The Norman Conquest
in 1066 brought much change to the island nation, including many immigrants with new names. Among these immigrants were the ancestors of the Beverstitch family, who lived in Wiltshire
where they held a family seat
from the 11th century. The family takes its name from a place called Baverstock in this area.
Early Origins of the Beverstitch family
The surname Beverstitch was first found in Wiltshire
at Baverstock, a small village and former civil parish. Conjecturally they were Lords of the manor of Baverstock, originally Babestoche, which was held at the time of the taking of the Domesday Book
Survey in 1086, by the Abbess of Wilton.
Early History of the Beverstitch family
This web page shows only a small excerpt of our Beverstitch research.Another 169 words (12 lines of text) are included under the topic Early Beverstitch History in all our PDF Extended History products and printed products wherever possible.
Beverstitch Spelling Variations
A multitude of spelling variations
characterize Norman surnames. Many variations occurred because Old and Middle English lacked any definite spelling rules. The introduction of Norman French to England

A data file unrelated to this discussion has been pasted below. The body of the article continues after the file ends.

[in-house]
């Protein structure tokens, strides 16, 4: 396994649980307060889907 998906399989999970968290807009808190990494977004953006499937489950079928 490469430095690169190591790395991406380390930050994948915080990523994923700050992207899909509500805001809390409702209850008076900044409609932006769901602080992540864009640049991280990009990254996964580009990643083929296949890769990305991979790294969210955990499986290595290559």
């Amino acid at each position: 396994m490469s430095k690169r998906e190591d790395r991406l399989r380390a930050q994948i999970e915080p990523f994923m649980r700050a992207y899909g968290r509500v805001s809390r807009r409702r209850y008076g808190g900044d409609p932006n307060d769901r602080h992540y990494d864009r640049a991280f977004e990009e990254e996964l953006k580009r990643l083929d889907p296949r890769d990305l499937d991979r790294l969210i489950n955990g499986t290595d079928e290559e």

also had a pronounced effect, as did the court languages of Latin and French. Therefore, one person was often referred to by several different spellings in a single lifetime. The various spellings include Baverstocke, Baverstock, Baverstoke, Bayverstock, Beaverstock, Beaverstocke and many more.
Early Notables of the Beverstitch family (pre 1700)
More information is included under the topic Early Beverstitch Notables in all our PDF Extended History products
and printed products wherever possible.
Migration of the Beverstitch family to Ireland
Some of the Beverstitch family moved to Ireland
, but this topic is not covered in this excerpt.Another 74 words (5 lines of text) about their life in Ireland is included in all our PDF Extended History products and printed products wherever possible.
Migration of the Beverstitch family to the New World and Oceana
Many English families left England
, to avoid the chaos of their homeland and migrated to the many British colonies abroad. Although the conditions on the ships were extremely cramped, and some travelers arrived diseased, starving, and destitute, once in the colonies, many of the families prospered and made valuable contributions to the cultures of what would become the United States and Canada. Research into the origins of individual families in North America has revealed records of the immigration of a number of people bearing the name Beverstitch or a variant listed above: the family of Baverstock who landed in New England